Fueled by excitement, a year later the letters made their ‘coming-out’ party at the Boston Immigration Museum on Milk Street. I presented the letters, an outline of the young Tuscan lovers’ story, and a multi-media slide-show that contained images of the letters interacting with collages of art that had been created by World War I era Italian artists–de Chirico, Boccioni, Carra, Severini, Modigliani. After that initial exhibition, I worked on other unrelated projects, bringing the letters out of a box every year or two, piecing together details of my grandparents love story.
For sure, the most difficult step in creating the book Bridge of Love was translating the letters. During the next 18 years, translators crossed my path now and then–an Italian-born friend from California; very, very busy Italian academics from Verona who had the desire but didn’t have the extra time needed to do the work; a Boston guy who was studying Italian and who thought the project would be a breeze. Each interpreted one or two letters, but a complete translation of the Tuscan Italian was bigger and more difficult than everyone first thought it would be.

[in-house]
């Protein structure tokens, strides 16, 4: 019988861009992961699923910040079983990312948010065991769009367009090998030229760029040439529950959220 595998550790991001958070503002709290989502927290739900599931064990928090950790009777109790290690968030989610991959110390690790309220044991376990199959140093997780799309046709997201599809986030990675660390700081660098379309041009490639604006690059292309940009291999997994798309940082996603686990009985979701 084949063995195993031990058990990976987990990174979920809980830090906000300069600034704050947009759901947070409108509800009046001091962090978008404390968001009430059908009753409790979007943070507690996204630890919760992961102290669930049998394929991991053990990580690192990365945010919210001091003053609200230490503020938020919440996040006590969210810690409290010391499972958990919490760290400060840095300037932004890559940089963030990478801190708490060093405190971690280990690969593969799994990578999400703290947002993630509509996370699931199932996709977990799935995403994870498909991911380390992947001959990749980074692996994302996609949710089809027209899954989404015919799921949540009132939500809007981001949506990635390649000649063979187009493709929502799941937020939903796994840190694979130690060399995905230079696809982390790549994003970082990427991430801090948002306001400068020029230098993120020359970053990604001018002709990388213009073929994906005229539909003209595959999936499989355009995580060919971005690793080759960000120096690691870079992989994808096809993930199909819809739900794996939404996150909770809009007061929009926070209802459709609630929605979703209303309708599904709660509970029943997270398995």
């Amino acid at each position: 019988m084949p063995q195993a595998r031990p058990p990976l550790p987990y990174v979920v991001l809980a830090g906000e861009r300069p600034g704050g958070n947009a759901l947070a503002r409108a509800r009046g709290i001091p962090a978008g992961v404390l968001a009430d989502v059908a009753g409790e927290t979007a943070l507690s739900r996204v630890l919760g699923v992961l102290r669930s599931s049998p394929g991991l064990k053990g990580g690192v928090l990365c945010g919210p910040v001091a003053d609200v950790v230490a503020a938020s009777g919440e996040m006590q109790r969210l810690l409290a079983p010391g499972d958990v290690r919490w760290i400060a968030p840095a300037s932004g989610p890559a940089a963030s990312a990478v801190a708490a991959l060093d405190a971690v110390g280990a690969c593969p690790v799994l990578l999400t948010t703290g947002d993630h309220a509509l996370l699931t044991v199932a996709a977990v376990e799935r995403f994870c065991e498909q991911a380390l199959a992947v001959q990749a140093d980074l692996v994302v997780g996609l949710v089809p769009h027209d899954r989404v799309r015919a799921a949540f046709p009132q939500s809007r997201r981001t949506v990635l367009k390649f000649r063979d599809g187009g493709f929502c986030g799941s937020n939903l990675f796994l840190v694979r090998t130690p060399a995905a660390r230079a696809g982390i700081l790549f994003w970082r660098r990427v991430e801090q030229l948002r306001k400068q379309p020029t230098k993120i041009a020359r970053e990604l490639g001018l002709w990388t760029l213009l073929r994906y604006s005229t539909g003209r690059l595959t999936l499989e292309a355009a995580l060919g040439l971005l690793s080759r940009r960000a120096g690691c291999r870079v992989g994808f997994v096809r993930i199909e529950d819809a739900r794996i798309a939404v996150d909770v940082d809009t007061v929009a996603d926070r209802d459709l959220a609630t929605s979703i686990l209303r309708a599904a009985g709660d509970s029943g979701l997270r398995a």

Then, in 2018, I visited an artist friend, Roberta Sutherland, in Victoria, British Colombia. (BTW I met the Roberta in Puglia.) One afternoon Roberta and I went swimming and afterwards sat in a sauna. A third woman entered the sauna and seated herself next to me. We chatted. I noticed her Italian accent. Her name was also Roberta, and she was an Italian anthropologist who had recently married a Canadian man whom she had met on a dig in Africa. Considering her citizenship and marital status, she could not work in Canada for two years but, “Yes,” she said, she could translate my grandmother’s love letters. Her last name was ‘Romeo.’ She did a wonderful job.